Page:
Allegheny College English Professor Mari Christmas Receives Prestigious Writing Award

Allegheny College Assistant Professor of English Mari Christmas is a 2020 Rona Jaffe Foundation Writers’ Award winner for her skill in fiction writing. The foundation writes that “her fierce, darkly humorous, emotionally riveting work explores and embodies today’s world reflecting our deepest anxieties and the complexities of current-day feminism, motherhood, and modern love.”

This award annually recognizes six women writers who demonstrate excellence and promise in the early stages of their careers. The Rona Jaffe Foundation Writers’ Awards program was established by novelist Rona Jaffe in 1995 and has helped many women build successful writing lives by offering encouragement and financial support at a critical time.

Assistant Professor of English Mari Christmas

Christmas joined the ranks of Allegheny’s English Department faculty in January 2020 to fill the department’s need for a permanent fiction writer. “I have been blown away by the sincerity and talent of our students and by their commitment to community,” Christmas says. “I already had a sense of Allegheny from my campus visit, but crises (like the one the pandemic presented) often reveal our true natures, and I have been impressed with how hard I see my colleagues working to serve our students and the College. It’s encouraging to be with people who care so thoroughly about what they do.”

Before coming to Allegheny, Christmas received her B.A. from Haverford College and her M.F.A. from the University of Notre Dame, and she just completed her Ph.D. from SUNY Albany. She didn’t begin to pursue writing as a career until her mid-20s, which led her to completing her M.F.A. and then Ph.D.

English Department Chair and Associate Professor Matt Ferrence was excited to add Christmas to the faculty cohort. “Mari embodies what we seek to be at Allegheny,” he says. “She is an accomplished fiction writer — reflected, for sure, in the prestige of this award! — and also a committed and generous teacher. Her arrival signaled the return of a full complement of expertise in the creative writing program, as we had no permanent fiction writer for about five years, and that’s a specialty that draws many, many students.”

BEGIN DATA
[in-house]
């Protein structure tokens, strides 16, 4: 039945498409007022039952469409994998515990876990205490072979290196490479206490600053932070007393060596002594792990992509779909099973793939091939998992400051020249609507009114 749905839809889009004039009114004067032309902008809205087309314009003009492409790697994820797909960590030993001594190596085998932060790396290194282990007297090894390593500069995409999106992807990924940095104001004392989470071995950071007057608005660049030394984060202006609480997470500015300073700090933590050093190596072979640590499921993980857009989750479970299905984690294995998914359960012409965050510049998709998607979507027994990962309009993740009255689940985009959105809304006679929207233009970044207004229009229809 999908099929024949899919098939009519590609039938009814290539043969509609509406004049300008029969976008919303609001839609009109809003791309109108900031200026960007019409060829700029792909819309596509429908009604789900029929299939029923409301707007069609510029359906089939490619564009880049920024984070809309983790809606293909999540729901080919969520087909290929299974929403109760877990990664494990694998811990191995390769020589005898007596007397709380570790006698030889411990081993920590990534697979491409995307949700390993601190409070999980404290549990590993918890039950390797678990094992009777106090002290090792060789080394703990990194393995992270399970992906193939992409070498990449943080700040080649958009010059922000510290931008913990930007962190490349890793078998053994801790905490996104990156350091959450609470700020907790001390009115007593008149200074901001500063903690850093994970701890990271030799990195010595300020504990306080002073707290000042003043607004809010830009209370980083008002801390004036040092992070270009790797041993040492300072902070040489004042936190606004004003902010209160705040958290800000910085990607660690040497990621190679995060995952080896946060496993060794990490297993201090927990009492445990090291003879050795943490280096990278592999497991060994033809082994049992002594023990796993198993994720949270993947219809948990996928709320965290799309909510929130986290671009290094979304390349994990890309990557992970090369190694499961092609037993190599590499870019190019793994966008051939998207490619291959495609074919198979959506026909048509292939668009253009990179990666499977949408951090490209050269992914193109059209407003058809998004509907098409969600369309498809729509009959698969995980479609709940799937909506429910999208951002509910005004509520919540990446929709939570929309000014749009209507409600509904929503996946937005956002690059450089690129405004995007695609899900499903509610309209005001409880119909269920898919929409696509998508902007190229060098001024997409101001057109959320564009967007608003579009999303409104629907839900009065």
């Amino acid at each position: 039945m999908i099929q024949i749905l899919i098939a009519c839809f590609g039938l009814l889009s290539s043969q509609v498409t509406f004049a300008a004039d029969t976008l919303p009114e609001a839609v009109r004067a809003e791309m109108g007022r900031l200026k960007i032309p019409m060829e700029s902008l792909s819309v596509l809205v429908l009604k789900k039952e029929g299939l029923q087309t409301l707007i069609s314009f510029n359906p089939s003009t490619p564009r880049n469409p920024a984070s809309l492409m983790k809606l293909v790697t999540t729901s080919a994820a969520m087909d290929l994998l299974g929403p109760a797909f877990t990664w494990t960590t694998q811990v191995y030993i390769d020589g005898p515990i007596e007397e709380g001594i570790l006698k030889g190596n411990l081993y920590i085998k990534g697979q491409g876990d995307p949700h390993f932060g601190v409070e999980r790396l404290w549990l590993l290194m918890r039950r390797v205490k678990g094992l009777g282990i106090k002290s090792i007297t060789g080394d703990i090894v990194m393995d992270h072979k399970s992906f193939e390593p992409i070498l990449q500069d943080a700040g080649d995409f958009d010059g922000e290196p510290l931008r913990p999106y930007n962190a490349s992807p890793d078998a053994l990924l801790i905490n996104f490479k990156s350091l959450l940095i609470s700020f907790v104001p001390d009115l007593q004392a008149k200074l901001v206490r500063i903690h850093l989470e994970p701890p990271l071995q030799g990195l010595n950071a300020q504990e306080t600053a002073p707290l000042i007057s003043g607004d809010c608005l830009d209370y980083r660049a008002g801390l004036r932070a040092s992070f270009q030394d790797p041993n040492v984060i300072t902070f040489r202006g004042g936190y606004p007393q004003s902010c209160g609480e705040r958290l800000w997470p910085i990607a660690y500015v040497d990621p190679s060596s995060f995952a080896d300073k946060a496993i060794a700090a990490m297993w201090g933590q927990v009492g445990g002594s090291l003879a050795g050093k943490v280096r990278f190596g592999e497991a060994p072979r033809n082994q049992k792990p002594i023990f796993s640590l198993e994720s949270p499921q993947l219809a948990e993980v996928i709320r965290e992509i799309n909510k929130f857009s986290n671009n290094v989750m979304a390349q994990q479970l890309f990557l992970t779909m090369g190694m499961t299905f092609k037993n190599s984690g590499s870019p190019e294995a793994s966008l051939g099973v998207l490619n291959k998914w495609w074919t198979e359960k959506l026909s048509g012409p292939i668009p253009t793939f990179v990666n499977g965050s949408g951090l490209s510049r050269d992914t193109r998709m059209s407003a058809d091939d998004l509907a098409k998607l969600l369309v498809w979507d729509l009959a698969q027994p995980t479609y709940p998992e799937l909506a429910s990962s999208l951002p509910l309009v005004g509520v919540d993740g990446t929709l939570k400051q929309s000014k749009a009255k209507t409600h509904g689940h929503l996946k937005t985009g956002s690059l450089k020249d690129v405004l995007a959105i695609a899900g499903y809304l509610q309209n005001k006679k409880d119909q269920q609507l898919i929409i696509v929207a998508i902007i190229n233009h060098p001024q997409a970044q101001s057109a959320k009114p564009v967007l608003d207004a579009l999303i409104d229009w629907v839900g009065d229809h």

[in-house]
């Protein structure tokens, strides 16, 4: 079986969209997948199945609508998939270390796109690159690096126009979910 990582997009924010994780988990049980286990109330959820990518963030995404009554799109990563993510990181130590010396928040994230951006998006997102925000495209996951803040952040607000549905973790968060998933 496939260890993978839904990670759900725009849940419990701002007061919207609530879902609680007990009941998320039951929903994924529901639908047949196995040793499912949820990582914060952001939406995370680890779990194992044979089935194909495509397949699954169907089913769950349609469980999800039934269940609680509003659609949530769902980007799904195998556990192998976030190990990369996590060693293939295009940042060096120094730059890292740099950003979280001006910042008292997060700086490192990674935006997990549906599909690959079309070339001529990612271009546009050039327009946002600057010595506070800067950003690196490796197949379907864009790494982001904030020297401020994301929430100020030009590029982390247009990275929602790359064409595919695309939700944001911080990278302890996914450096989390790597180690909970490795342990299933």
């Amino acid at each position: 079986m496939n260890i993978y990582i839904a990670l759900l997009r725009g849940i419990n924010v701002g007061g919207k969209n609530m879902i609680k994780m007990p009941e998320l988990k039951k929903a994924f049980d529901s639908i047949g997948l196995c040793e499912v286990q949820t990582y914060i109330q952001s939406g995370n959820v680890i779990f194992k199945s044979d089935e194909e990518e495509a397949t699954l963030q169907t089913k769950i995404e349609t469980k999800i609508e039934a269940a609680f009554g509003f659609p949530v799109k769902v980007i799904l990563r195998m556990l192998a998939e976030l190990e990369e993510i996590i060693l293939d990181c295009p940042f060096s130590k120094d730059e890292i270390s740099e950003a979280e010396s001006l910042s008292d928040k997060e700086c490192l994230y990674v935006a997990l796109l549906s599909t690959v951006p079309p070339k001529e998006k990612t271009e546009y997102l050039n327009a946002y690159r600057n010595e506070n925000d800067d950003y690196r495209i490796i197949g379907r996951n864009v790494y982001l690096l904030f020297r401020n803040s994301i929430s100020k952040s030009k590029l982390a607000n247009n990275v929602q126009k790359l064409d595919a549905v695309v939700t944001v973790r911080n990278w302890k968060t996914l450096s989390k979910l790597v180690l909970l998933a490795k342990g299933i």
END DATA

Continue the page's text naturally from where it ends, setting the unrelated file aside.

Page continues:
Often in her writing, Christmas features characters that tend to find being a woman dizzying — in her words, “the ones that don’t move so willingly or willfully from one ‘life stage’ to the next.” She draws inspiration from various other women writers who also explore those themes: specifically Grace Paley, Audre Lord, Ottessa Moshfegh, Diane DiPrima, Fleur Jaeggy, Merritt Tierce and Amina Cain, in addition to others.

Christmas’s fiction has appeared in Cosmonauts Avenue, New Ohio Review, Juked, Fence, and Black Warrior Review. She has received fellowships from the Kimmel Harding Nelson Center for the Arts and Surel’s Place. She also has begun a novel titled Fugue States that traces the path of the narrator as she navigates her own difficult relationship to new motherhood.

Ferrence is especially complimentary of Christmas’s writing aptitude. “Mari’s fiction inhabits a powerful space of hauntedness,” he notes. “Not a ‘ghosts and gothic’ sort of explicit haunting, but a deeply literary sense of characters reckoning with the unspoken traumas of the past that affect their present. She also writes with a wonderful mastery of the telling detail: broken glass, an old mattress, specific objects that fit perfectly in the world of each story but that take on the power of meaning and metaphor. Her fiction demonstrates technical prowess and, even more importantly, a keen eye toward the meaningful interiority of characters wrestling their way through the real complications of life.”

The Rona Jaffe award’s significance resonates with Christmas as promoting equity, rather than elevation, of women writers. “I completed my first semester as an assistant professor of English at Allegheny College while raising my 18-month-old toddler without childcare during a pandemic. Although I have long understood that higher education isn’t made for women (and women of color in particular), I realize now that it especially isn’t made for women who are mothers of very young children (what is generally referred to as the ‘motherhood penalty’).

“Being a mother in academia is a challenge under normal circumstances, and the pandemic not only added to this challenge but also raised our awareness of it. So, in a sense, the foundation affords women the financial opportunity to continue their art despite their specifically difficult and gendered circumstances. This award is not just a financial gift. It is an affirmation of the ways in which women continue to reach out to one another, and how we are able to nourish and support each other as artists and thinkers in times of crisis.”

Outside of the classroom, Christmas enjoys driving long distances, sometimes through the night. She also spends time alone with her two dogs, which gives her a way to step back from the everyday, because “watching them always reminds me that there are other ways of being in this world.”